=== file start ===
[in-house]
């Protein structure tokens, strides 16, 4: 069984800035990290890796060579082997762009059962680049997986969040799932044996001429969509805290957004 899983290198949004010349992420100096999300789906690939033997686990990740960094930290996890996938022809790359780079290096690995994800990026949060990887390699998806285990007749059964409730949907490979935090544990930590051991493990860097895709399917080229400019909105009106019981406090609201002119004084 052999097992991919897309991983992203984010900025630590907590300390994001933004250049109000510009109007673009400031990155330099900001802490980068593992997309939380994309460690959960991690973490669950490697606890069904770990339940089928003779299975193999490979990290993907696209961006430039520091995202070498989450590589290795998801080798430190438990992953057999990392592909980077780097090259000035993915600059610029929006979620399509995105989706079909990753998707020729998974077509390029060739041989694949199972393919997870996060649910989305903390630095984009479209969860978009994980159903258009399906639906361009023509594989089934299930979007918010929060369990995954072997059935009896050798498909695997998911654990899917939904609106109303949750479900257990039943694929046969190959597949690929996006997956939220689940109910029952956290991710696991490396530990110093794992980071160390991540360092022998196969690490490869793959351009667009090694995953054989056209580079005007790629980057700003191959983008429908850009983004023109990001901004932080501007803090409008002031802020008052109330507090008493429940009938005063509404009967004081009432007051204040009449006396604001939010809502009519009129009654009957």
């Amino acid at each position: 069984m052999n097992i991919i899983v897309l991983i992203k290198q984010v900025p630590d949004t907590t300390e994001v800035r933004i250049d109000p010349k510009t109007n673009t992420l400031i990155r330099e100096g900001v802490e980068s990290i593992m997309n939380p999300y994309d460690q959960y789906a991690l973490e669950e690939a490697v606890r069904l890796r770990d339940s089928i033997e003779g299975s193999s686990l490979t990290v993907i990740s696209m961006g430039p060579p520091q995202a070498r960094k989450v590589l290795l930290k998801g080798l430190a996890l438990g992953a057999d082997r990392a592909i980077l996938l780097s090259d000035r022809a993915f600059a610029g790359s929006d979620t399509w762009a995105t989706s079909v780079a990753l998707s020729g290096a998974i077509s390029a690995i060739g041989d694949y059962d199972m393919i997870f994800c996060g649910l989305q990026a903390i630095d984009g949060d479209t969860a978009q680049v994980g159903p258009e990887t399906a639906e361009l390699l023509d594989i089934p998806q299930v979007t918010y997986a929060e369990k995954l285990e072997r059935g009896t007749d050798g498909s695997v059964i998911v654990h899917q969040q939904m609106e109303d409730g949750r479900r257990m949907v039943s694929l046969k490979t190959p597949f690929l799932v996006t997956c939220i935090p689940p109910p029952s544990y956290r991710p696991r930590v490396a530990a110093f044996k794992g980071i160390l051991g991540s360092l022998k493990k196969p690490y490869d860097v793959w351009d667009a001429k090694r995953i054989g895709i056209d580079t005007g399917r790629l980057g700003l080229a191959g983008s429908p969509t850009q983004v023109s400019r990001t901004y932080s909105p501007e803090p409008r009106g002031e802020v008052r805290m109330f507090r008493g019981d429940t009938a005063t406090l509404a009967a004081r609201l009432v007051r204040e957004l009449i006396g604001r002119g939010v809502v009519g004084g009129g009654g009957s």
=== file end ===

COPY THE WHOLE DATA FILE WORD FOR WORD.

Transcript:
[in-house]
């Protein structure tokens, strides 16, 4: 069984800035990290890796060579082997762009059962680049997986969040799932044996001429969509805290957004 899983290198949004010349992420100096999300789906690939033997686990990740960094930290996890996938022809790359780079290096690995994800990026949060990887390699998806285990007749059964409730949907490979935090544990930590051991493990860097895709399917080229400019909105009106019981406090609201002119004084 052999097992991919897309991983992203984010900025630590907590300390994001933004250049109000510009109007673009400031990155330099900001802490980068593992997309939380994309460690959960991690973490669950490697606890069904770990339940089928003779299975193999490979990290993907696209961006430039520091995202070498989450590589290795998801080798430190438990992953057999990392592909980077780097090259000035993915600059610029929006979620399509995105989706079909990753998707020729998974077509390029060739041989694949199972393919997870996060649910989305903390630095984009479209969860978009994980159903258009399906639906361009023509594989089934299930979007918010929060369990995954072997059935009896050798498909695997998911654990899917939904609106109303949750479900257990039943694929046969190959597949690929996006997956939220689940109910029952956290991710696991490396530990110093794992980071160390991540360092022998196969690490490869793959351009667009090694995953054989056209580079005007790629980057700003191959983008429908850009983004023109990001901004932080501007803090409008002031802020008052109330507090008493429940009938005063509404009967004081009432007051204040009449006396604001939010809502009519009129009654009957």
């Amino acid at each position: 069984m052999n097992i991919i899983v897309l991983i992203k290198q984010v900025p630590d949004t907590t300390e994001v800035r933004i250049d109000p010349k510009t109007n673009t992420l400031i990155r330099e100096g900001v802490e980068s990290i593992m997309n939380p999300y994309d460690q959960y789906a991690l973490e669950e690939a490697v606890r069904l890796r770990d339940s089928i033997e003779g299975s193999s686990l490979t990290v993907i990740s696209m961006g430039p060579p520091q995202a070498r960094k989450v590589l290795l930290k998801g080798l430190a996890l438990g992953a057999d082997r990392a592909i980077l996938l780097s090259d000035r022809a993915f600059a610029g790359s929006d979620t399509w762009a995105t989706s079909v780079a990753l998707s020729g290096a998974i077509s390029a690995i060739g041989d694949y059962d199972m393919i997870f994800c996060g649910l989305q990026a903390i630095d984009g949060d479209t969860a978009q680049v994980g159903p258009e990887t399906a639906e361009l390699l023509d594989i089934p998806q299930v979007t918010y997986a929060e369990k995954l285990e072997r059935g009896t007749d050798g498909s695997v059964i998911v654990h899917q969040q939904m609106e109303d409730g949750r479900r257990m949907v039943s694929l046969k490979t190959p597949f690929l799932v996006t997956c939220i935090p689940p109910p029952s544990y956290r991710p696991r930590v490396a530990a110093f044996k794992g980071i160390l051991g991540s360092l022998k493990k196969p690490y490869d860097v793959w351009d667009a001429k090694r995953i054989g895709i056209d580079t005007g399917r790629l980057g700003l080229a191959g983008s429908p969509t850009q983004v023109s400019r990001t901004y932080s909105p501007e803090p409008r009106g002031e802020v008052r805290m109330f507090r008493g019981d429940t009938a005063t406090l509404a009967a004081r609201l009432v007051r204040e957004l009449i006396g604001r002119g939010v809502v009519g004084g009129g009654g009957s």